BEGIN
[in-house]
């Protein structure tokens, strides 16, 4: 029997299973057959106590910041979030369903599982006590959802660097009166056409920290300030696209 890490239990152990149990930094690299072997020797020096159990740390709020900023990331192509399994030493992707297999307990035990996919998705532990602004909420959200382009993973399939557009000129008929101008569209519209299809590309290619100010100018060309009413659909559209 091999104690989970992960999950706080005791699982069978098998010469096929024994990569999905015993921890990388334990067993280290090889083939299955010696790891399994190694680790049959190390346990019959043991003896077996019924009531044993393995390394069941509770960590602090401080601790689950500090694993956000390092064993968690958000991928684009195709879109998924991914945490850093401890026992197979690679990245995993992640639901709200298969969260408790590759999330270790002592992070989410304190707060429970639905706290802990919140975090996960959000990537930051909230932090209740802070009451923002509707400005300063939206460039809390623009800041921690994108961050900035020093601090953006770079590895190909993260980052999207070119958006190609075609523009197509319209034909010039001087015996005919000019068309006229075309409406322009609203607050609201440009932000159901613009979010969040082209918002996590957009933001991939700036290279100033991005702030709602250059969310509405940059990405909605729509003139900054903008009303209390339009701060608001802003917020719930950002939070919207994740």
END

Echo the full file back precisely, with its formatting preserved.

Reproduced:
[in-house]
């Protein structure tokens, strides 16, 4: 029997299973057959106590910041979030369903599982006590959802660097009166056409920290300030696209 890490239990152990149990930094690299072997020797020096159990740390709020900023990331192509399994030493992707297999307990035990996919998705532990602004909420959200382009993973399939557009000129008929101008569209519209299809590309290619100010100018060309009413659909559209 091999104690989970992960999950706080005791699982069978098998010469096929024994990569999905015993921890990388334990067993280290090889083939299955010696790891399994190694680790049959190390346990019959043991003896077996019924009531044993393995390394069941509770960590602090401080601790689950500090694993956000390092064993968690958000991928684009195709879109998924991914945490850093401890026992197979690679990245995993992640639901709200298969969260408790590759999330270790002592992070989410304190707060429970639905706290802990919140975090996960959000990537930051909230932090209740802070009451923002509707400005300063939206460039809390623009800041921690994108961050900035020093601090953006770079590895190909993260980052999207070119958006190609075609523009197509319209034909010039001087015996005919000019068309006229075309409406322009609203607050609201440009932000159901613009979010969040082209918002996590957009933001991939700036290279100033991005702030709602250059969310509405940059990405909605729509003139900054903008009303209390339009701060608001802003917020719930950002939070919207994740």